Have you heard the expression, "a camel is a horse designed by a committee?" It's because they're lumpy and bumpy and funny-looking and inefficient, and, well, you get the picture.
One thing that's NOT meant to be "designed by committee" is a children's picture book.
But I sort of went and did it anyway. I created a page using Google Forms to help me collect feedback from pre-readers about a Jewish children's picture book I wrote.
And you know what? It really helped.
Here’s the biggest thing I learned:
Even the greatest book in the world is still written only from your perspective. Other people’s views can make it much broader.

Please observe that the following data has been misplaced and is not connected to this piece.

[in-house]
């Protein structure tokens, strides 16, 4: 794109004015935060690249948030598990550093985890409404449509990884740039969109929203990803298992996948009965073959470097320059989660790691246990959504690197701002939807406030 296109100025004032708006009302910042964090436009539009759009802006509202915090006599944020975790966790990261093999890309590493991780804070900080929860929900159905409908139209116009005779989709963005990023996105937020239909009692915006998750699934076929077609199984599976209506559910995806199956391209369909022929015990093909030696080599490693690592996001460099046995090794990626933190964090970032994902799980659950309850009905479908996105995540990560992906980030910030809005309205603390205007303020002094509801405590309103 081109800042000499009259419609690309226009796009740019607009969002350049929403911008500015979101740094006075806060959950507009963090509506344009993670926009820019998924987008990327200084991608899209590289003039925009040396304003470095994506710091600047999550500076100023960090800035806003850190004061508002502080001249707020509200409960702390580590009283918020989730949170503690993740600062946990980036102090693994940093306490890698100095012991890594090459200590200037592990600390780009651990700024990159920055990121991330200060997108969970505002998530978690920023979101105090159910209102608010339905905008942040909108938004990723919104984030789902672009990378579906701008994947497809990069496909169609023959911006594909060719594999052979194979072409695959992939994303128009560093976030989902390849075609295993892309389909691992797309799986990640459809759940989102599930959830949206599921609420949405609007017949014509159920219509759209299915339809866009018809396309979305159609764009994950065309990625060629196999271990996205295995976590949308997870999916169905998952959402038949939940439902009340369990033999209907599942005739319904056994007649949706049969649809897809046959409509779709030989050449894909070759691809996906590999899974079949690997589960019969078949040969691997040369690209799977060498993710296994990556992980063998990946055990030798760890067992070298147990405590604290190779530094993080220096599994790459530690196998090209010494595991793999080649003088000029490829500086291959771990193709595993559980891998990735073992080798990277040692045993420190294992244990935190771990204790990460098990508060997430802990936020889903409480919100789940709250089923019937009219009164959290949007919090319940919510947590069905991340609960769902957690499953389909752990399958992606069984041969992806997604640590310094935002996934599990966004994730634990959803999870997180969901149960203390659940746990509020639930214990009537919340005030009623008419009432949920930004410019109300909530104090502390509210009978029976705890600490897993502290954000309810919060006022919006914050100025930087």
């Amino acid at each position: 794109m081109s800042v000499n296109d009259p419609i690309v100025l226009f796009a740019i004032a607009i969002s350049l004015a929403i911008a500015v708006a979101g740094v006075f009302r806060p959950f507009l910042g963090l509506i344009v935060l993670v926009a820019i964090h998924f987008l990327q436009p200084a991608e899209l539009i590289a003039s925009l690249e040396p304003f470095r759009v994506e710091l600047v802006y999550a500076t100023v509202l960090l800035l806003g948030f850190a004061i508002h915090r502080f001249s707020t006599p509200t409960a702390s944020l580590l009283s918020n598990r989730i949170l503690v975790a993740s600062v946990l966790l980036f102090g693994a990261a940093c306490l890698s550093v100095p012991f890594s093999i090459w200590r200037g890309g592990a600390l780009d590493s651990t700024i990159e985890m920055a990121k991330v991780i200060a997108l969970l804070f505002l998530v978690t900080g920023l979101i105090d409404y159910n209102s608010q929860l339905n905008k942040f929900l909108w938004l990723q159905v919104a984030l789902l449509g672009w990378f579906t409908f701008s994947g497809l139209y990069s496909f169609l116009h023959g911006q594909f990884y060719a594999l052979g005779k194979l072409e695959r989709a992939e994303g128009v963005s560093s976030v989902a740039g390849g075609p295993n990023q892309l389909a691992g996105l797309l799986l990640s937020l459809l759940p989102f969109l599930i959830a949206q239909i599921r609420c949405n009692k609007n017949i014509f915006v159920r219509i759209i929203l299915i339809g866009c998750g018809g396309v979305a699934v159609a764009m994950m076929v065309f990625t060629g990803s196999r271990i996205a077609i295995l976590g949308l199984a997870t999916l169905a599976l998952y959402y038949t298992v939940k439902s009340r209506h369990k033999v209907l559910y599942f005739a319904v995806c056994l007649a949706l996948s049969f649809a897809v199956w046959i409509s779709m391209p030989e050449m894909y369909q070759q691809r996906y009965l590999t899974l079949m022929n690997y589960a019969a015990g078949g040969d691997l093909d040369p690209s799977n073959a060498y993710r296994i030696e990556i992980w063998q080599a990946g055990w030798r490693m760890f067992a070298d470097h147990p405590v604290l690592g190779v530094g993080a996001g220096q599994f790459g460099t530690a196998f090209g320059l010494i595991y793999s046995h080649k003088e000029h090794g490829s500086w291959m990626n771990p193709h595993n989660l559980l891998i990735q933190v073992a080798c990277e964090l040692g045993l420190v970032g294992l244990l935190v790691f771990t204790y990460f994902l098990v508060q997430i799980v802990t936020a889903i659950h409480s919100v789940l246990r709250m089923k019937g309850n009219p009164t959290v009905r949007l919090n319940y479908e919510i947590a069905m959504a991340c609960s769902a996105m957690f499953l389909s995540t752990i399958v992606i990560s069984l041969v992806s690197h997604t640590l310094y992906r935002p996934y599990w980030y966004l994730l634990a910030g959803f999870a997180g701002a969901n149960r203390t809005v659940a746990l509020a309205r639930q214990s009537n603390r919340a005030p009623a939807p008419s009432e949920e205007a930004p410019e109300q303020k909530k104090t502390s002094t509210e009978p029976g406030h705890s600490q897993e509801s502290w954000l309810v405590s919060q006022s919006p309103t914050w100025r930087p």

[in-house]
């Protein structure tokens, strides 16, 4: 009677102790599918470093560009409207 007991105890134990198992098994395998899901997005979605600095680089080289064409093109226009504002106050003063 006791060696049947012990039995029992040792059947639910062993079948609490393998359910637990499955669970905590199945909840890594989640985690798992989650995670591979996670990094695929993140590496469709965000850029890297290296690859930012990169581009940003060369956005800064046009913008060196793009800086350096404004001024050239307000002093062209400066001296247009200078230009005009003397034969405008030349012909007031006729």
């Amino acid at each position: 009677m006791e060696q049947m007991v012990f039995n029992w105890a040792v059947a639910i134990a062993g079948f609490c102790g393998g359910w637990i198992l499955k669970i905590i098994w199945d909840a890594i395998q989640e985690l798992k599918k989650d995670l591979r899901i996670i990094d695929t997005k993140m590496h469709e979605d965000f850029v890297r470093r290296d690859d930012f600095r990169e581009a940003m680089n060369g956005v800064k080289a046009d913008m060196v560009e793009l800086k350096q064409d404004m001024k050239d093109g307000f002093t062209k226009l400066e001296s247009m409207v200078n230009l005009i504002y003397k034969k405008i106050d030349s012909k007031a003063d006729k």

Your book reflects you and YOUR world and YOUR point of view. By opening it up to feedback, though, you let other people behind the scenes, into your creative process… and sometimes, their ideas and their perspective, are exactly what you need to broaden your book and make it more universally appealing.
Sure, some of the feedback I got wasn't helpful at all, like one person, who suggested I rewrite the whole thing in verse because she likes rhymes. But some really was, and it helped me figure out what the first draft of the book had been missing.
When you're asking for feedback, be specific. Don’t say “did you like the book?” Use questions that are specifically targeted to things that are within your power to change about the book.
For example, one of my questions was